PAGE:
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|Table 1. Clinical questions presented to participants |
Resource-based System Versus Task-based System
The search systems used by participants were essentially identical in that both systems allowed users to first select a profile (ie, search filter) to delimit their search and then to enter keywords to specify the focus of their search. The resource-based system first required clinicians to select a profile by specifying one of six online resources. These included PubMed, MIMS (a pharmaceutical database), Therapeutic Guidelines (an Australian synthesized evidence source focusing on guidelines for therapy), the Merck Manual, Harrison’s Principles of Internal Medicine, and HealthInsite (a government-funded consumer-oriented health database). Of the six resources, five presented evidence in a predigested, summarized form with references available for follow-up.
The task-based system first required the clinicians to select a profile by selecting one of six clinical tasks: diagnosis, drug information, etiology, patient education, treatment, and other (Figure 1). Four keyword categories were available for both systems: disease, drug, symptom, and other. Clinicians could enter keywords under one or more of these categories. Quick Clinical (University of New South Wales, Sydney, Australia), the task-based information retrieval system, utilized meta-search filters to simultaneously search across a set of disparate information sources . This task-based system has been demonstrated to be effective and efficient in searching and delivering information in various technical, laboratory, and longitudinal evaluation studies [9-14].
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|Figure 1. Screenshot showing Quick Clinical, the task-based query user interface|
Coding of Search Actions
System logs unobtrusively capturing participants’ interactions with the systems were coded and analyzed for their search actions and query reformulation strategies. For each clinical scenario question, participants were able to reformulate queries and conduct a sequence of searches as they explored information to assist in answering the question. We first coded these query reformulations by the change in profile selection (task or resource) between consecutive searches in a session as “new profile,” “same profile,” or “previously used profile.” We next coded the keyword changes, as indicating a syntactic and/or a semantic reformulation . Examples of syntactic reformulations include changing the following: the use of capitalization, the order of words, the conjunctions used between words, word spacing, or the typographic of the words (ie, variants of the base form of the word) used in the query (Table 2). Semantic reformulations include adding, removing, or replacing keywords.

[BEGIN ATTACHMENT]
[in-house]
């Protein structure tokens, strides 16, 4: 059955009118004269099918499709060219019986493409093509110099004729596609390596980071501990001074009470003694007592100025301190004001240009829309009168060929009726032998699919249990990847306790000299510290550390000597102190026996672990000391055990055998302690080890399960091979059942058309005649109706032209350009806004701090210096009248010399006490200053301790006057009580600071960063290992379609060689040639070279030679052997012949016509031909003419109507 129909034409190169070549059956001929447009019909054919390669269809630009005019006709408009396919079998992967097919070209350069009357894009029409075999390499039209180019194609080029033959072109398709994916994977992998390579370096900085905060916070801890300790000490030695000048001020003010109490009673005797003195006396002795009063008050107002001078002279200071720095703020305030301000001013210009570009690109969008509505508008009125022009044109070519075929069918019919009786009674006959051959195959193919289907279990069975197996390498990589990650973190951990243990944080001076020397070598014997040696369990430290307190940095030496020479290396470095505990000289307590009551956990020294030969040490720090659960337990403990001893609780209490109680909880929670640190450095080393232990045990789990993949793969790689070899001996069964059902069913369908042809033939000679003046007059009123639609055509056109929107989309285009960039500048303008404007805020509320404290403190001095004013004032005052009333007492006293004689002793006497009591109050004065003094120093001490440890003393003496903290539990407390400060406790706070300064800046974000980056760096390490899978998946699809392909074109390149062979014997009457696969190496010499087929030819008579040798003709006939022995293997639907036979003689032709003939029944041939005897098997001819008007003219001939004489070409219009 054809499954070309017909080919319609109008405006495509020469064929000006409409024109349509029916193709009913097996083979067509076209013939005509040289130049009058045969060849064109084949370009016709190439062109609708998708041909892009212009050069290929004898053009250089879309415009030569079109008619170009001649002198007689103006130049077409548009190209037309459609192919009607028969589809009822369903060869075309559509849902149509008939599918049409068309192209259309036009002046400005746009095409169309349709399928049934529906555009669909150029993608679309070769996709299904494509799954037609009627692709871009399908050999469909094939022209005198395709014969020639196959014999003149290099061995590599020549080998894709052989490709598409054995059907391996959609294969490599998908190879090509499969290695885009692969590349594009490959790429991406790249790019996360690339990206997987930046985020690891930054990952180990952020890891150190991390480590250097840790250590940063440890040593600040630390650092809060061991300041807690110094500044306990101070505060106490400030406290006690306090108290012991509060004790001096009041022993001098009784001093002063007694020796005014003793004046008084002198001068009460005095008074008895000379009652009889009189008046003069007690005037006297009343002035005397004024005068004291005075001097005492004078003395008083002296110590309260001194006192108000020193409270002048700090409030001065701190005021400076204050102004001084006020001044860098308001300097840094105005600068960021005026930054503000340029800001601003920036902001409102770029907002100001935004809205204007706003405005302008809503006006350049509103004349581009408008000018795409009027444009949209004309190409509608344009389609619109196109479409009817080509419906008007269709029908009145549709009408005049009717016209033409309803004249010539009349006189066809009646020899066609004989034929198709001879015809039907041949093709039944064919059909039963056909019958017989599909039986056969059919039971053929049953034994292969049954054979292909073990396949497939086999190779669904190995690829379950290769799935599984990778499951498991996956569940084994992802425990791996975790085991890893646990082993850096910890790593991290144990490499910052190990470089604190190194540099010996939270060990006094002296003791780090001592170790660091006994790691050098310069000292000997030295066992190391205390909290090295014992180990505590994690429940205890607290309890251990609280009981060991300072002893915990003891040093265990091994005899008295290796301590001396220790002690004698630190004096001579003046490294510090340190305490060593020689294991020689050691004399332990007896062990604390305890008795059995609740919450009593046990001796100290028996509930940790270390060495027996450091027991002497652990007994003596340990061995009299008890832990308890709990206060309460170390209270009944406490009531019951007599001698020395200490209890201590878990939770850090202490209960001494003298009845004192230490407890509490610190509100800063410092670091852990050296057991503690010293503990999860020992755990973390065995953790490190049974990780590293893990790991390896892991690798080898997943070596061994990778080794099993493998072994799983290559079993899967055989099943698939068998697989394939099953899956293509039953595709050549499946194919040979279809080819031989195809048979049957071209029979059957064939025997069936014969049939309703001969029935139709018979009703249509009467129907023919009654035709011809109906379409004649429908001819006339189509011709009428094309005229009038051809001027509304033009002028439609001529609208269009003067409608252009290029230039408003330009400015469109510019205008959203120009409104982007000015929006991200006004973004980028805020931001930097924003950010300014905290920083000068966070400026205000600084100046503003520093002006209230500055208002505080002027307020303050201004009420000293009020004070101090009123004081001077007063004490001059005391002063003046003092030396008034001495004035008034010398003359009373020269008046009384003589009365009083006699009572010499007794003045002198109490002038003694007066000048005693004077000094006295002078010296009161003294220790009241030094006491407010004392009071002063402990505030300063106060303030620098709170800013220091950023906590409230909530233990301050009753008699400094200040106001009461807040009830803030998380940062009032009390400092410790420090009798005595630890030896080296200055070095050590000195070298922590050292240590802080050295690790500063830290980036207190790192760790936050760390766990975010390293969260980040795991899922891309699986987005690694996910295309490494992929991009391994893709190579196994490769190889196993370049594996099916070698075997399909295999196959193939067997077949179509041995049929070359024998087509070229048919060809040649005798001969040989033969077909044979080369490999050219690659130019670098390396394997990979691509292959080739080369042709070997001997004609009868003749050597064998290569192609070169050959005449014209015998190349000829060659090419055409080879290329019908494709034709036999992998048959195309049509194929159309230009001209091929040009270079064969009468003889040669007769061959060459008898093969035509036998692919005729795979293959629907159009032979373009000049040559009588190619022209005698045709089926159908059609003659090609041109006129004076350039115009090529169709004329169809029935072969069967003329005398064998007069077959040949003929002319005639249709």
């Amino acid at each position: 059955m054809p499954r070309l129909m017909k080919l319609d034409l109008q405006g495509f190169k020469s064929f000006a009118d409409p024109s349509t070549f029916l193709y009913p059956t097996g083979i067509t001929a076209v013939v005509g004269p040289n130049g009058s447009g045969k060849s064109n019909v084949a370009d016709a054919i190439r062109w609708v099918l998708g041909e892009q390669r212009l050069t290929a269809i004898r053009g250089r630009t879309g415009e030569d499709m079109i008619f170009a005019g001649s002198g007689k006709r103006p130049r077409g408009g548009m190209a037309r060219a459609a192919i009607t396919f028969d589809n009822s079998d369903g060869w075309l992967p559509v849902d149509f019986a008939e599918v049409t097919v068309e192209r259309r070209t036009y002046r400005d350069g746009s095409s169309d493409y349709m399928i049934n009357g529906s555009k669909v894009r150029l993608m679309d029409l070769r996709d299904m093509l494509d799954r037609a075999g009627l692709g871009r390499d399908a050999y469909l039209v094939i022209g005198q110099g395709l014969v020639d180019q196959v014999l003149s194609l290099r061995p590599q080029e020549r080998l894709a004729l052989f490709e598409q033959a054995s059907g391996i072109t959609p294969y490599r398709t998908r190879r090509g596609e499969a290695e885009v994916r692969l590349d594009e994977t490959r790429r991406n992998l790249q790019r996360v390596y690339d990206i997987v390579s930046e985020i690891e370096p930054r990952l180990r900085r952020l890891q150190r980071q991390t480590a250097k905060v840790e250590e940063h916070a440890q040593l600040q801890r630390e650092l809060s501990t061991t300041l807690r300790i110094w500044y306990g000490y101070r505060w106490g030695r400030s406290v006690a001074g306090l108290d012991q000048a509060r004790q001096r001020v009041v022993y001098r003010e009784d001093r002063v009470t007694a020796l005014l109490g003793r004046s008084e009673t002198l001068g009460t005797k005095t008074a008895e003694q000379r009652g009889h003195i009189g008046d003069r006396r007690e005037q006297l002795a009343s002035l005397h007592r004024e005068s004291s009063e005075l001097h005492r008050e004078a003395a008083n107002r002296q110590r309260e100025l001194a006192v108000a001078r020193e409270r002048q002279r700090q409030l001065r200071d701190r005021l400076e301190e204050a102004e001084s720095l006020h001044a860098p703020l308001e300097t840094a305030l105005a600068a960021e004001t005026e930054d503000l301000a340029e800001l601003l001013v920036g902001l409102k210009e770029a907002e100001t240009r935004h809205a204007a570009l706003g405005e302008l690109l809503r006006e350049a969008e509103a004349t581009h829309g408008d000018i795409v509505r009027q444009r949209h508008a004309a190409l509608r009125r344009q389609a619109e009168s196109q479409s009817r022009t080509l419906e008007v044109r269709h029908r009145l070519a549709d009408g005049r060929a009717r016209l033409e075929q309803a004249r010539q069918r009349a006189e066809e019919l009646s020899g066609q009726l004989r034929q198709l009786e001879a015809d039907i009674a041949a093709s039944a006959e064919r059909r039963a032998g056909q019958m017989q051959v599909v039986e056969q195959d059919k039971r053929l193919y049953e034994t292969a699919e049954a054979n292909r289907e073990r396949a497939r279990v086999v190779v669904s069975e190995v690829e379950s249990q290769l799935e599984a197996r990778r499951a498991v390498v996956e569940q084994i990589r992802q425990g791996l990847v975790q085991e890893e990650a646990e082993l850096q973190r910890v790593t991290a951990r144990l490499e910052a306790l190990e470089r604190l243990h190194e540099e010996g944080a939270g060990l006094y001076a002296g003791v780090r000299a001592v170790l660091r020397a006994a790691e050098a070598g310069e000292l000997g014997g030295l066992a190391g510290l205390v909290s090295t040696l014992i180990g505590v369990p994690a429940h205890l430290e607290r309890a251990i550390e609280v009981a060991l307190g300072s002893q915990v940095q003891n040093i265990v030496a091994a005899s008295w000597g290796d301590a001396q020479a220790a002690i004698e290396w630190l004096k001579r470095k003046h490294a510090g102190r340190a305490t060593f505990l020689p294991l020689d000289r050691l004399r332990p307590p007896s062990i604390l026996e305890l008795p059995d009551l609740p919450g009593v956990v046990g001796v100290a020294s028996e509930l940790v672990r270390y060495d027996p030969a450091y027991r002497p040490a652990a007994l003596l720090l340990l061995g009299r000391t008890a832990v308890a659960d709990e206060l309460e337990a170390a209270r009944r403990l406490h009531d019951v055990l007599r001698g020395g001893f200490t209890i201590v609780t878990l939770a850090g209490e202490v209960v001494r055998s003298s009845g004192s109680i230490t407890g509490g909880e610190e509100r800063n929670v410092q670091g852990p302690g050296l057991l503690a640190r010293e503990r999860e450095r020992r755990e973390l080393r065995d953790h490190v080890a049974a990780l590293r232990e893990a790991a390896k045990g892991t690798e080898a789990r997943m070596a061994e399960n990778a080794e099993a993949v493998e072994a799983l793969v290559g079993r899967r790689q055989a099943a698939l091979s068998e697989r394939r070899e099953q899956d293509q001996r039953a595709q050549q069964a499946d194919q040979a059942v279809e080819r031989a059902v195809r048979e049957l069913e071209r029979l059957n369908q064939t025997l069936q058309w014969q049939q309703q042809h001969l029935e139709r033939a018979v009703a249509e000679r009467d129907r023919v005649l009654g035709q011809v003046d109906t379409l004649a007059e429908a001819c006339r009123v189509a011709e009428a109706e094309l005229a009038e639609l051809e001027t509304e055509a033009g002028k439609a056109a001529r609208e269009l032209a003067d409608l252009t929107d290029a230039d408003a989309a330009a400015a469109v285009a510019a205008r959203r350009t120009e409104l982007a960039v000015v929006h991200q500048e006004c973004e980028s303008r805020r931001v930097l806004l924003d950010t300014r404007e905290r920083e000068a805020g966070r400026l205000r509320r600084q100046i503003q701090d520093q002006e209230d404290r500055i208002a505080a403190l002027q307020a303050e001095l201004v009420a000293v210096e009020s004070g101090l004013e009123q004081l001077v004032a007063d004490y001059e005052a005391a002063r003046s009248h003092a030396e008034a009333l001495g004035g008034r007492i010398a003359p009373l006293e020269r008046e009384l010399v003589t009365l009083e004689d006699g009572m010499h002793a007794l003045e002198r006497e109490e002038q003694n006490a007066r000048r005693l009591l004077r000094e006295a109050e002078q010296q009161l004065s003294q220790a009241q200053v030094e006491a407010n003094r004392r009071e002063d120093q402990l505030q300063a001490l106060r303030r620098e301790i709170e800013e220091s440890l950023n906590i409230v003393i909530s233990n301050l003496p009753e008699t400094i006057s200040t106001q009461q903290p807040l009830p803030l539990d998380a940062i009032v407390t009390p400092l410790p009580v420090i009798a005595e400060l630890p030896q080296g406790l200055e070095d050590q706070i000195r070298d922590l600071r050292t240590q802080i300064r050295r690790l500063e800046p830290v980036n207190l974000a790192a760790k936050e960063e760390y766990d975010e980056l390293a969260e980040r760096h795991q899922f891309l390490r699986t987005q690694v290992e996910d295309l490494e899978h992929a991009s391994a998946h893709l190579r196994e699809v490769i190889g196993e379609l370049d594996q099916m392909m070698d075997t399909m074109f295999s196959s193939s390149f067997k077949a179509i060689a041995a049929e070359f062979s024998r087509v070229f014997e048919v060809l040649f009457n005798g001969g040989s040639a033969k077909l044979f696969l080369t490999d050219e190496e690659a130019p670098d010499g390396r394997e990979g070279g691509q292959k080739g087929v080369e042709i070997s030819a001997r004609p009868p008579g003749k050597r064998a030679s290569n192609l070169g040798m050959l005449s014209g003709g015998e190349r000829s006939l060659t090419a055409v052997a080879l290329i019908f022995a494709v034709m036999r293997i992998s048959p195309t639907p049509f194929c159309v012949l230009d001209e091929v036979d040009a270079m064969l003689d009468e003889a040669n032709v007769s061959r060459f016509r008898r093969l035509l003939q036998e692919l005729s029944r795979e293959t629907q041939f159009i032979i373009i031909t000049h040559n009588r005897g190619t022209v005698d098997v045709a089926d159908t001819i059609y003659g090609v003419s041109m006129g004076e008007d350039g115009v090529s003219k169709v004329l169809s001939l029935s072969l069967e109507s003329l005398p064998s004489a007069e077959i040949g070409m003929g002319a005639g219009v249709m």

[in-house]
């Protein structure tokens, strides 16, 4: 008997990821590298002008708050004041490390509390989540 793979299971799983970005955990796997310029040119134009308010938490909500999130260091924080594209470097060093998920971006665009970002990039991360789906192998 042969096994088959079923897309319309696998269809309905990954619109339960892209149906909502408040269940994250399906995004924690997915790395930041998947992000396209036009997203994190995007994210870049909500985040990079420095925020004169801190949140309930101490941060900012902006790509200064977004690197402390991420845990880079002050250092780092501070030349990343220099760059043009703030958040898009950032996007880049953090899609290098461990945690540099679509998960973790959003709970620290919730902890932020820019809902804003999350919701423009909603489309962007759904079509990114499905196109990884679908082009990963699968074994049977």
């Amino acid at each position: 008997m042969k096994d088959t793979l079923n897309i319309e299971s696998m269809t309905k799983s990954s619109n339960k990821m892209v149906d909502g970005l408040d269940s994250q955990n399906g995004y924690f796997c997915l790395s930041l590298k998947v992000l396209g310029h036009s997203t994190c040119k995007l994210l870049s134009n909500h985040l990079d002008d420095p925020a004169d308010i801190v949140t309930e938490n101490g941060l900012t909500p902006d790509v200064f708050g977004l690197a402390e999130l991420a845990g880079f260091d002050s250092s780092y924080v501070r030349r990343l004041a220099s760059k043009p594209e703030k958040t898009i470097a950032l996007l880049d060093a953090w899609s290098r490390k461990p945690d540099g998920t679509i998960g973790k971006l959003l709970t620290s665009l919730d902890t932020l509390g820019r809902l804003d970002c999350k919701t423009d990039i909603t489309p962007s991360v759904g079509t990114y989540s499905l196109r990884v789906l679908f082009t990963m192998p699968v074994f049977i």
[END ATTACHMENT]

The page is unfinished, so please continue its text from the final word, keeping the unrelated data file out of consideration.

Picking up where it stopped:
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|Table 2. Examples of syntactic query reformulation|
Chi-square analyses and the test for difference between proportions were conducted to detect statistically significant differences in profile and query search actions between clinicians using the resource-based and task-based systems.
Of 75 clinicians, 39 were randomly allocated to use of the resource-based system and 36 to use of the task-based system. Two resource-based scenarios were not completed, giving a total of 310 (ie, 39×8−2) search sessions, 1708 searches, and 1455 document accesses using the resource-based system. The task-based system generated 288 (ie, 36×8) search sessions, 873 searches, and 1136 document accesses.
Next Action in a Search Sequence
Chi-square analyses conducted of data presented in Table 3, Table 4, and Table 5 showed statistically significant differences in the next action in a search sequence between the resource-based and task-based systems. These significant differences included (1) selecting the next profile in a search sequence (χ22 = 103.45, P < .001) (Table 3), (2) reformulating keywords (χ23 = 59.37, P < .001) (Table 4), and (3) both selecting the next profile and reformulating keywords (χ211 = 165.33, P < .001) (Table 5).
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|Table 3. Comparison of next profile actions between resource-based and task-based systems|
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|Table 4. Comparison of next query reformulation actions between resource-based and task-based system users|
The test for difference between proportions revealed that clinicians using the resource-based system were 19.5% more likely to select a new profile and apply no changes to keywords (Z =11.43, P < .001), and 5.9% more likely to select a profile that was previously visited and apply no changes to keywords (Z = 5.80, P < .001) (Table 5). Also, clinicians using the task-based system were 7.8% more likely to keep the same profile in a sequence of search actions (Z = –5.28, P < .001), 7.5% to keep the same profile and apply both syntactic and semantic changes to the query (Z = –4.69, P < .001), and 6.5% to keep the same profile and apply semantic changes to the query (Z = –3.37, P < .001) (Table 5). Further, task-based clinicians seldom accessed a profile that had been previously visited (9.4%, 95% CI 7.29-12.04) (Table 3).
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|Table 5. Comparison of profile and query reformulation actions between resource-based and task-based systems|
Search Actions During a Session
We examined search behaviors at the beginning, middle, and end of a search sequence. At the beginning of a search sequence, query reformulation was the most frequent choice for both systems (Table 6). In the middle of a session, clinicians using the resource-based system were 26.6% more likely to change profile only (Z = 10.21, P < .001) (Table 6), and clinicians using the task-based system were 20.7% more likely to reformulate query only (Z = –6.06, P < .001) (Table 6). At the end of a sequence, clinicians using the resource-based system were 26.7% more likely to change profile only (Z = 6.50, P < .001) (Table 6), and clinicians using the task-based system were 14.9% more likely to reformulate query only (Z = –2.75, P = .006) (Table 6).
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|Table 6. Search action between resource-based and task-based systems during a session|